Author Topic: AirBnB and Taxes  (Read 1305 times)

CanuckExpat

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AirBnB and Taxes
« on: July 12, 2014, 11:30:18 PM »
Hi Everyone,

We moved earlier this year, and have since then been occasionally renting out a spare bedroom on Airbnb
Has been a good experience so far both between the interesting people and the extra money.

I've started to wonder ahead about the tax consequences. The extra money doesn't sound quite as nice when I think about paying the full marginal federal and state income taxes on it, so I think claiming the appropriate allowable deductions will be important.

I think the definitive guide would be here: http://www.irs.gov/pub/irs-pdf/p527.pdf
I'm also wondering about specifics. We've always done our taxes ourselves using software.. going forward will this make it complicated enough that we will have to get an account? Does anyone have any experience and input?

Thanks
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Jtrey17

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Re: AirBnB and Taxes
« Reply #1 on: December 06, 2017, 09:47:39 AM »
Responding to this old question in the hopes that someone might now know the answers. I am also considering an AirBnB above my garage and am curious about tax implications...anyone??

afox

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Re: AirBnB and Taxes
« Reply #2 on: December 08, 2017, 09:29:35 AM »
In addition to income tax you will have to pay capital gains taxes on the house when you sell it, the percentage of the house that is subject to capital gains is calculated by the percent of the home (based on sq. ft) multiplied by teh number of months you rented it.

Also, you will need to upgrade to a HO insurance policy that covers "short term rentals", "bed and breakfasts". 

MJseast

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Re: AirBnB and Taxes
« Reply #3 on: December 08, 2017, 09:30:41 AM »
2017 is my first year AirBnbing, so I don't know for sure, but as I understand it I will receive a 1099 from them and I will have to claim it as income, just like a rental property. I believe that means I can deduct certain costs associated with the rental, such as bedding I bought specifically for the room. I'm also hoping I get to take a deduction for the actual room itself, since it is used solely for AirBnb (kind of like the home office deduction). Again, much of this is speculation since I haven't gone through it yet. I have someone do my taxes for me so I will ask them.

One additional question that I just started to research: Can I run the income through my LLC (it's a generic 1-person consulting company) and use the earned income from AirBnb to count towards a Solo-401k?

I also just found this doc that answers many of the tax questions: https://assets.airbnb.com/eyguidance/us.pdf

Thanks!

jwright

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Re: AirBnB and Taxes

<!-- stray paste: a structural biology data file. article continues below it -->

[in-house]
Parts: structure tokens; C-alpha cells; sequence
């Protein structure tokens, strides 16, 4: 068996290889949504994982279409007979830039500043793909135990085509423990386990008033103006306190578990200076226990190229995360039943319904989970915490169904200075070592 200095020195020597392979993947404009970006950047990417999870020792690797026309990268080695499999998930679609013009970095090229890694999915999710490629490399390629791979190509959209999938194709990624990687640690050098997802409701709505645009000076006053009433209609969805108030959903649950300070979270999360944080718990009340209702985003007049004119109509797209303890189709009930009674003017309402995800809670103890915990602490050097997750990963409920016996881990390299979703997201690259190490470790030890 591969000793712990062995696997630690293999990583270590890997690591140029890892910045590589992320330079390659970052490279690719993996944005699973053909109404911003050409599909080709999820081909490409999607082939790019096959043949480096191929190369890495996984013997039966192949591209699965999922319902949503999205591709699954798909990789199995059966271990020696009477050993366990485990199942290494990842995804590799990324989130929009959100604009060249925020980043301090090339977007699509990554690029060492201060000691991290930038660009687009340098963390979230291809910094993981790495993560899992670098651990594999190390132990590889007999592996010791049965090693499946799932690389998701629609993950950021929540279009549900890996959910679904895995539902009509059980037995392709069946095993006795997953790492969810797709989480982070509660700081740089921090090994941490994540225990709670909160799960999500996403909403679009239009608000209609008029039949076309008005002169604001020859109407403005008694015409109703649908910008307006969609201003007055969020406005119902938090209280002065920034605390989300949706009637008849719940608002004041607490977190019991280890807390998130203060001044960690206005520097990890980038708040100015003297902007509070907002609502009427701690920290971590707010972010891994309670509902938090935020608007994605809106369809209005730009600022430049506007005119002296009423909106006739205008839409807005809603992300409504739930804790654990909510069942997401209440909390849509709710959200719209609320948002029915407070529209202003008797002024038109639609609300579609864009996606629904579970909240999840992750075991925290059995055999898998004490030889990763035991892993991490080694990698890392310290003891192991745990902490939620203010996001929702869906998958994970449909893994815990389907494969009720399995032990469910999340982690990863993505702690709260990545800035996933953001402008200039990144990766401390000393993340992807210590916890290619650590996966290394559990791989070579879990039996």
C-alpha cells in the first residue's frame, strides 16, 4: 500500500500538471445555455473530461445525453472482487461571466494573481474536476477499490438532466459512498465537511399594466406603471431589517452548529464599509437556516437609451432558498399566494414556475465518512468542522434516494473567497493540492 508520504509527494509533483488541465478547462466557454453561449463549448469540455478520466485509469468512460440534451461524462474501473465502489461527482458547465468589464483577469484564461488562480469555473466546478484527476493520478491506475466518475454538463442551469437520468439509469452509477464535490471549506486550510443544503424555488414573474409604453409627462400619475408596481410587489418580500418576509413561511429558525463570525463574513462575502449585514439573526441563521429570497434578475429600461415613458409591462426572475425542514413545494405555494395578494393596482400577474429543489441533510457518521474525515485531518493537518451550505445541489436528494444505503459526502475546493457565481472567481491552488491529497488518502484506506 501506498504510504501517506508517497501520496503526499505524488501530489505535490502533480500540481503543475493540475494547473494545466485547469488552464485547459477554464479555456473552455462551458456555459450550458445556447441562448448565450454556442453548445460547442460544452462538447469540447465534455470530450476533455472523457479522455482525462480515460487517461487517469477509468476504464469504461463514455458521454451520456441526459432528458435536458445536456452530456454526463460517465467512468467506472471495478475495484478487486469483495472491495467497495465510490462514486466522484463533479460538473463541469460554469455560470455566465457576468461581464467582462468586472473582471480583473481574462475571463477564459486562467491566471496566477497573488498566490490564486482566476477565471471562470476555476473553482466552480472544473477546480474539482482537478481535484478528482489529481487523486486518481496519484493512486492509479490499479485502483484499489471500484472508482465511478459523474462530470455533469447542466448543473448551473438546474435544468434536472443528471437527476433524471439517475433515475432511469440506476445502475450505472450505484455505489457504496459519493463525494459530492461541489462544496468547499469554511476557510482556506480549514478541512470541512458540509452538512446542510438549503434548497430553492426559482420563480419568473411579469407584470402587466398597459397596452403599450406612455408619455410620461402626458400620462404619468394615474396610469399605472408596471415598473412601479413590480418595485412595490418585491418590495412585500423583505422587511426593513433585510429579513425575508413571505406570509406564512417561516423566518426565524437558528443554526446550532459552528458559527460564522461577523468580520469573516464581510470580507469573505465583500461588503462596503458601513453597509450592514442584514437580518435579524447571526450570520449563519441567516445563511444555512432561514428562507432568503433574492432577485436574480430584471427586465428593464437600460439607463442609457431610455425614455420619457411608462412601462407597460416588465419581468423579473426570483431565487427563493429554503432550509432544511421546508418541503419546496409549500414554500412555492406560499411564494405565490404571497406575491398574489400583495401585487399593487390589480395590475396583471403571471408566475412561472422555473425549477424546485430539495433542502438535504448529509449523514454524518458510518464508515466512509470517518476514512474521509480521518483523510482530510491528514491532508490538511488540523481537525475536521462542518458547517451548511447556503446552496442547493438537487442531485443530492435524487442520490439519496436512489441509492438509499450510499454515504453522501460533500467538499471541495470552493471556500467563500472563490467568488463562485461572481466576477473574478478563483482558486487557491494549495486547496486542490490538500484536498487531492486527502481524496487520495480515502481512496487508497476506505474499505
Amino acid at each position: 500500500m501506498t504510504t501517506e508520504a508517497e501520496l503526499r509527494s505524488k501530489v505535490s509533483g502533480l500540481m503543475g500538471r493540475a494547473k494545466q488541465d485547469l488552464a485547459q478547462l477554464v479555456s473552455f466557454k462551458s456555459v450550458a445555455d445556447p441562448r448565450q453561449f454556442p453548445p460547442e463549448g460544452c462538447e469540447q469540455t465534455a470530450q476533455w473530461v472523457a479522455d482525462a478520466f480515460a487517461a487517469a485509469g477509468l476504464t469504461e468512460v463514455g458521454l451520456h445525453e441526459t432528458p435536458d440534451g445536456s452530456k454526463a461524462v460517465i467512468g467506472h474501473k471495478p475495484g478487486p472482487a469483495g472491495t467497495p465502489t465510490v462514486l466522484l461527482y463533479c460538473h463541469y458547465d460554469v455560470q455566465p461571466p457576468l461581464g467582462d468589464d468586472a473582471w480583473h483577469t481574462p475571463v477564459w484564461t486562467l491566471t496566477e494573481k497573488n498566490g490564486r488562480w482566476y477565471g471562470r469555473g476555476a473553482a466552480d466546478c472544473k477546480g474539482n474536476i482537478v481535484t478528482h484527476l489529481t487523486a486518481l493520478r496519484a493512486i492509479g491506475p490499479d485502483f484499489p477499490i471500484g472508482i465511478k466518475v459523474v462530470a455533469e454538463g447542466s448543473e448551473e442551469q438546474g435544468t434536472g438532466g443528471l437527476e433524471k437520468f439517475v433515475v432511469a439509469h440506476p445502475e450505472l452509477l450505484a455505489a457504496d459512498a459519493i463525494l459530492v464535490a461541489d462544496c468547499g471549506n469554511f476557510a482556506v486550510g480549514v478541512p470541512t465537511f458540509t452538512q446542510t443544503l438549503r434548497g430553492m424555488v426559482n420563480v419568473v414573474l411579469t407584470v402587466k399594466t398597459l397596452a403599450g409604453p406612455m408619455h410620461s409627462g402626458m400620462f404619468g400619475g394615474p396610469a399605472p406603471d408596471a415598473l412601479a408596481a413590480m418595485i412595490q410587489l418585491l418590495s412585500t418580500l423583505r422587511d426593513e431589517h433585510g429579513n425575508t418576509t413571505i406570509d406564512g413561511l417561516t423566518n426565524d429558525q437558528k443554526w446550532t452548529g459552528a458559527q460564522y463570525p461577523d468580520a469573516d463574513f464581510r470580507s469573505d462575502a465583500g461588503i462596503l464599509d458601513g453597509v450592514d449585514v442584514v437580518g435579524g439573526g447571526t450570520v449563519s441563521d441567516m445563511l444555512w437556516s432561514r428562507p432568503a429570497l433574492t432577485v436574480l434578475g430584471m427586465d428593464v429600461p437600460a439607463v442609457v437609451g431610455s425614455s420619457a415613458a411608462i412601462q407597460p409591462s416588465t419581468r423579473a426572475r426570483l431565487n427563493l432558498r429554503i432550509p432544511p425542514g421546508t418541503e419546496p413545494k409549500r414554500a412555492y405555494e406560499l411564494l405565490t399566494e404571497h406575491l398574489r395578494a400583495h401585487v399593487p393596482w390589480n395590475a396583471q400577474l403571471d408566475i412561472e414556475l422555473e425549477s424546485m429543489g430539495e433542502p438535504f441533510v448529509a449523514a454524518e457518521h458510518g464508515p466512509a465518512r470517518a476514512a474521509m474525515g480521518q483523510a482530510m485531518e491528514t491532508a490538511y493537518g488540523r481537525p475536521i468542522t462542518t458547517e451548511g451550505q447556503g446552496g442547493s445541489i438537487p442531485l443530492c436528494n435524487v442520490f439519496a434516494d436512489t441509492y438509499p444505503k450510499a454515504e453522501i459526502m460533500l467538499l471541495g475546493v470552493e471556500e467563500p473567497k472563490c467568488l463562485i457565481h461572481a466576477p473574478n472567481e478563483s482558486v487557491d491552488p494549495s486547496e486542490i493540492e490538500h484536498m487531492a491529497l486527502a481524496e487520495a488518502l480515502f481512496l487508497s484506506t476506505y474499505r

« Reply #4 on: December 08, 2017, 10:49:47 AM »
The EY document is a good guide.

Generally speaking, Airbnb sends a 1099 and you deduct the related expenses.  Expenses 100% related to the rental unit are 100% deductible, other expenses that apply to your whole house may be prorated to find a deductible portion.  You can deduct depreciation of the rental portion.  This will come back to haunt you at the sale of your home because a portion of your gain will be treated as depreciation recapture taxed at ordinary income rates up to 25% rather than capital gain rates.  Also, the rental use will disallow some or all of the gain exclusion enjoyed by sellers of their primary residence.

You cannot combine the rents earned with other self-employment income because rental income is treated as unearned (unless you are a real estate professional) versus earned.  Not eligible for 401k contributions.

tralfamadorian

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Re: AirBnB and Taxes
« Reply #5 on: December 08, 2017, 03:31:23 PM »
You cannot combine the rents earned with other self-employment income because rental income is treated as unearned (unless you are a real estate professional) versus earned.  Not eligible for 401k contributions.

I don't believe this is true for short term rentals. Average rental length of less than 7 days is treated as active income by the IRS and is subject to self employment taxes/reported on Sch C. This can also be true of average rental length of >7, <30 days. A good write up on the subject-
https://www.therealestatecpa.com/2016/10/20/avoiding-tax-traps-short-term-rentals/

CanuckExpat

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Re: AirBnB and Taxes
« Reply #6 on: December 08, 2017, 03:35:37 PM »
I think it depends on your circumstances. If it is AirBnB of a room in your house, for multiple visitors, short periods of time, you are doing all the management, other things (changing sheets and cleaning) that pretty much sounds like active income to me
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Tobias

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Re: AirBnB and Taxes
« Reply #7 on: December 10, 2017, 12:27:18 AM »
I believe AirBnB doesn't send you a 1099 form unless you make $20,000 or more, and have at least 200 separate guests. Most hosts won't make the latter requirement unless they have multiple listings.

Anecdotally, I believe some small-time hosts do not claim the income from AirBnB on their taxes and hope they are not audited.

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